Recent history, notably the diplomatic fracas surrounding the Iraq war in 2003 and continued cultural nationalism on the part of French elites faced with the English language and American mass culture, has tended to put forth notions of ‘France’ and ‘America’ as antithetical. This book seeks to break these paradigms, and to speak of entwined cultures and histories, promoting diasporic notions of Frenchness. The French Atlantic: Travels in Culture and History, is an attempt to intervene in these debates and paradigms in the French and American public spheres, and in university disciplines, particularly in French studies, but also has relevance for American studies, comparative literature, film and cultural studies, history, Iberian and Latin-American Studies, and postcolonial studies. After a theoretical introduction, it explores the cultural history of seven different French Atlantic spaces, all the time attentive to the material determinants of their existence in the Atlantic world. Two are in metropolitan France, one is a French North Atlantic territory, one is in Quebec, one in the United States/northern Caribbean, one in the southern Caribbean/South America, and one in Latin America.
A challenging but worthwhile book -- those patient enough to wade through it will be rewarded. Indexed, with extensive notes, good bibliography, and fine colored illustrations.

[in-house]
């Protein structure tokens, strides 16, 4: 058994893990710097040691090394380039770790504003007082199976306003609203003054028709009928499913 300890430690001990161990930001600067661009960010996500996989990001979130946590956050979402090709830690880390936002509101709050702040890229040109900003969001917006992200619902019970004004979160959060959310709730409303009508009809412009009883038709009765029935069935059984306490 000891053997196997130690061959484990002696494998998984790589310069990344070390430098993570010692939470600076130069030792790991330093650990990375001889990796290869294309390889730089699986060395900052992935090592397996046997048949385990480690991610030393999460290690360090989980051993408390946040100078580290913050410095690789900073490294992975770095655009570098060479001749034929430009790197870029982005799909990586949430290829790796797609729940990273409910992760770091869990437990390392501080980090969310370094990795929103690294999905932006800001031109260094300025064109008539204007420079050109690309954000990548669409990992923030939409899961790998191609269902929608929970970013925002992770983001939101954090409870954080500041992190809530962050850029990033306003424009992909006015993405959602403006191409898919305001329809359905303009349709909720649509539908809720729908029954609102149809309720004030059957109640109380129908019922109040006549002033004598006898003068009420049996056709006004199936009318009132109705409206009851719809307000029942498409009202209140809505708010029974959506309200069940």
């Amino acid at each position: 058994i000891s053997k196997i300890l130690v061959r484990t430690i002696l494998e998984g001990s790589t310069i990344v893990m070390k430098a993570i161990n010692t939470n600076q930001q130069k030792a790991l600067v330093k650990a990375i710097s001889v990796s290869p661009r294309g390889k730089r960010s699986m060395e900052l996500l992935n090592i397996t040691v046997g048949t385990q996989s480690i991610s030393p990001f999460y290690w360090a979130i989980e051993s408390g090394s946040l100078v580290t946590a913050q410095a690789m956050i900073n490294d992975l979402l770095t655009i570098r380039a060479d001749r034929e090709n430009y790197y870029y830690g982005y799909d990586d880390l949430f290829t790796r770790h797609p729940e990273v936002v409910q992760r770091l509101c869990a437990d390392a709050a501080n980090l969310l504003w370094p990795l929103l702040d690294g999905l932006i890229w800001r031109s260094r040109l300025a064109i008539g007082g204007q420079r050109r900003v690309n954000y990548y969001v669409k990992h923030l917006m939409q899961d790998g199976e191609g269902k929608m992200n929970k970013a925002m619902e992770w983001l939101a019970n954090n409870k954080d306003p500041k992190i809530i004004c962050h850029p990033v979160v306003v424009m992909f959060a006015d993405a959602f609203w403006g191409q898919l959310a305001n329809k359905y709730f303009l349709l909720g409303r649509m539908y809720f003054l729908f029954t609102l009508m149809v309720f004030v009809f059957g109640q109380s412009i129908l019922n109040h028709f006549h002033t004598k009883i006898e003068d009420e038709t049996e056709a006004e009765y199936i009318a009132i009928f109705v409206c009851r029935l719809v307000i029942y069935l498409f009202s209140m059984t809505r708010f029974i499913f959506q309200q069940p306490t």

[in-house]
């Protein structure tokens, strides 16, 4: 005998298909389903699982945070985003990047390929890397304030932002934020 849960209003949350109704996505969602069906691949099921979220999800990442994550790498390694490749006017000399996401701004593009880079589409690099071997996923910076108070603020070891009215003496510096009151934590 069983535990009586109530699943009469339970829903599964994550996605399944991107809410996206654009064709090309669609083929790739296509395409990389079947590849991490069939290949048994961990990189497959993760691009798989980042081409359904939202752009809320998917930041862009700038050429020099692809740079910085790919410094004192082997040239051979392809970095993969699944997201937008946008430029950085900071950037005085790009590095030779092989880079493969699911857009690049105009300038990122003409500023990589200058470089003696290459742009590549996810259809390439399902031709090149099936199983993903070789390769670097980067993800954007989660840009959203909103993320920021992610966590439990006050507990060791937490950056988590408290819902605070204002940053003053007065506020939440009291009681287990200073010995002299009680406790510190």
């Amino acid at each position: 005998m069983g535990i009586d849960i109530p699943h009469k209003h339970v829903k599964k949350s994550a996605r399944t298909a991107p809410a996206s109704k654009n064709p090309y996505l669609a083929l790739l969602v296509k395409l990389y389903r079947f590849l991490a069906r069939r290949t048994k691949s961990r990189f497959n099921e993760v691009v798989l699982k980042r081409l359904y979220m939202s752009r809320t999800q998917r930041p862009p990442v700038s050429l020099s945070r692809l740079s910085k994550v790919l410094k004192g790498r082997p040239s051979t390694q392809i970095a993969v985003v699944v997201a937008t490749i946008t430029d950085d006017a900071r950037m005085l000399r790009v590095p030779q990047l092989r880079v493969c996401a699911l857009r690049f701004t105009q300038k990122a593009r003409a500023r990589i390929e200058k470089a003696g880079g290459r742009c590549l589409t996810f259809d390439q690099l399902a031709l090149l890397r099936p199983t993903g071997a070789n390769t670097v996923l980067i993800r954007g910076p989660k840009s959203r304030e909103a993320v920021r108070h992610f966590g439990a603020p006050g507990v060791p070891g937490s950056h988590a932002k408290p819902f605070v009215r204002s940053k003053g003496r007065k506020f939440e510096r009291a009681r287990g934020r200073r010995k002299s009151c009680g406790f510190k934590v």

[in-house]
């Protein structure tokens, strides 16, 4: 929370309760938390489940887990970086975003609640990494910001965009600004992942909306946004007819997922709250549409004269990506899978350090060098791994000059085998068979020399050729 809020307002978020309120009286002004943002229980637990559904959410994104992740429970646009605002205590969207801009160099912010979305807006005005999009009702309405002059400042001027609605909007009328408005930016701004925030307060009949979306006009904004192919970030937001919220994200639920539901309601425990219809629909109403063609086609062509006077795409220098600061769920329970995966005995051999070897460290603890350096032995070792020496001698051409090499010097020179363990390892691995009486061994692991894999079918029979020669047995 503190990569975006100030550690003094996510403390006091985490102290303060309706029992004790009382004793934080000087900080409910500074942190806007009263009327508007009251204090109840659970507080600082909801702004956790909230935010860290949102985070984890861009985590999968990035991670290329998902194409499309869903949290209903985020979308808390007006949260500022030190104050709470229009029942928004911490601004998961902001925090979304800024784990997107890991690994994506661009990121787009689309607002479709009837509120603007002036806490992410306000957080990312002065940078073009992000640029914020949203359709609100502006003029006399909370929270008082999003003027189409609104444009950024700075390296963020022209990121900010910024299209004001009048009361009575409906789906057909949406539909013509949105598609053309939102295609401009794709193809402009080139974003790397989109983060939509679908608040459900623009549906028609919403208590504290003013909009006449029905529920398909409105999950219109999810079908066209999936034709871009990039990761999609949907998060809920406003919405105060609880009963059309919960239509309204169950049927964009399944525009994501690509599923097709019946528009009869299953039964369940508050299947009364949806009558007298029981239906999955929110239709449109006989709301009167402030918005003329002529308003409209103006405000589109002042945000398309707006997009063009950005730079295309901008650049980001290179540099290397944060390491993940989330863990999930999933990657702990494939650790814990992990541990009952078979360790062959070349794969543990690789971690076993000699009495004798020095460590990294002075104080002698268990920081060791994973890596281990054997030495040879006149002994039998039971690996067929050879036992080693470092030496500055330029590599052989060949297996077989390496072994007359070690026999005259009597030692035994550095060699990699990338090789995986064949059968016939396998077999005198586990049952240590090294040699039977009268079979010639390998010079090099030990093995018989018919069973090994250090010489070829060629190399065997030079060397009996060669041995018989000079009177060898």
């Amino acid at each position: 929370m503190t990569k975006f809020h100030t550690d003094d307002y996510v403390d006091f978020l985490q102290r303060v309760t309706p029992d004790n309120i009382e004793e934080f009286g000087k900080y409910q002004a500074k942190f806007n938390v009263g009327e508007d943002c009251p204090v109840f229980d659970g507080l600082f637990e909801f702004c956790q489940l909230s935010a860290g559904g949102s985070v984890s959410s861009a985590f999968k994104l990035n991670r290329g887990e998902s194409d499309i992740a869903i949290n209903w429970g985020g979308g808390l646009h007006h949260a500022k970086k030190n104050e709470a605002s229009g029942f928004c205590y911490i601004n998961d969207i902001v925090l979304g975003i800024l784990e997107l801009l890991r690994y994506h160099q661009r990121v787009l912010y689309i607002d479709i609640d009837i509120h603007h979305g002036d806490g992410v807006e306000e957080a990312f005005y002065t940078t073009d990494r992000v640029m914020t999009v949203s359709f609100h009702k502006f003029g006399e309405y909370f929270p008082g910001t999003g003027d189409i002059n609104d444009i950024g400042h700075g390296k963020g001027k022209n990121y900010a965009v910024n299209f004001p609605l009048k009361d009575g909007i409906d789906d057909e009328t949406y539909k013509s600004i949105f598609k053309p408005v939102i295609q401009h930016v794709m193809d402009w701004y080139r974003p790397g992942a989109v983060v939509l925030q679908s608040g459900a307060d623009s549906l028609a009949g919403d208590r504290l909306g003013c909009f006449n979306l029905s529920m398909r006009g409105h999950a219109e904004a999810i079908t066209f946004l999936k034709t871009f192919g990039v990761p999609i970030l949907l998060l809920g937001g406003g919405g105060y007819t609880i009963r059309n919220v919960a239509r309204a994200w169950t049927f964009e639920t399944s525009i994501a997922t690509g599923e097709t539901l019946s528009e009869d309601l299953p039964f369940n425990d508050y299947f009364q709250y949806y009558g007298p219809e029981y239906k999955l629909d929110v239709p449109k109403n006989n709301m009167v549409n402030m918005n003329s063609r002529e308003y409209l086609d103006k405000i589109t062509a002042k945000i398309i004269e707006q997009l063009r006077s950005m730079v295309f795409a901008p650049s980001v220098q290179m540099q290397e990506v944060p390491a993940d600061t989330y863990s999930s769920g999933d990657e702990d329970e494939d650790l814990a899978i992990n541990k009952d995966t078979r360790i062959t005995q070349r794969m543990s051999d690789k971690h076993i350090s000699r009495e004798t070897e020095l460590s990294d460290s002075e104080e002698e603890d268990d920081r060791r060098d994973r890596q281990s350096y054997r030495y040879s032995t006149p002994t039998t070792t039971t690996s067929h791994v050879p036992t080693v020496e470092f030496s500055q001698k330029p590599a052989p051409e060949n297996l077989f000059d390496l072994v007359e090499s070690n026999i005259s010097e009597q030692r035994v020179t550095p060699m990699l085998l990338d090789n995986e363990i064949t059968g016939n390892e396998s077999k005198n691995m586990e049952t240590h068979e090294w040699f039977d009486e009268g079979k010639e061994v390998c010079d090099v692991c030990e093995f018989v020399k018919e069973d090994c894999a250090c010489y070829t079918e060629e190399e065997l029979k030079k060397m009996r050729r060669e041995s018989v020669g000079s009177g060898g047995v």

Choice, Vol. 48, No. 04
It is the level of sheer interest aroused by Marshall's descriptions — particularly of previously underdocumented areas such as the very significant French immigration to Uruguay, the role of Saint-Pierre et Miquelon during prohibition in the USA, or the interaction between slaves and French convicts in Cayenne — that fully vindicates the book's commitment to opening up a new perspective both on the French Atlantic and on cultural history more generally.
In The French Atlantic: Travels in Culture and History, Bill Marshall has produced a truly original and very engaging book that will be of great interest to readers in French, Francophone, and Atlantic Studies. This study is unique, quirky, and stimulating.
Christopher L. Miller
...this study combines geography, history, demographics, language, culture, literature and film to provide a unique perspective on the ways in which francophonie has been constituted in difference outside the French mainland. It deserves a place wherever ‘French Studies’ is taught or archived.
The French Atlantic: Travels in Culture and History is nonetheless a fascinating and thorough exploration of key identities and spaces within the French Atlantic.
The Kelvingrove Review
This compelling book is a timely addition to the growing corpus of scholarship on the cultural links between France and America ...Bill Marshall's The French Atlantic is a very impressive achievement. Its sheer richness - which of course cannot be fully conveyed here - forces us to rethink the boundaries between French, Francophone, African and American cultures. It is an indispensable book.
International Journal of Francophone Studies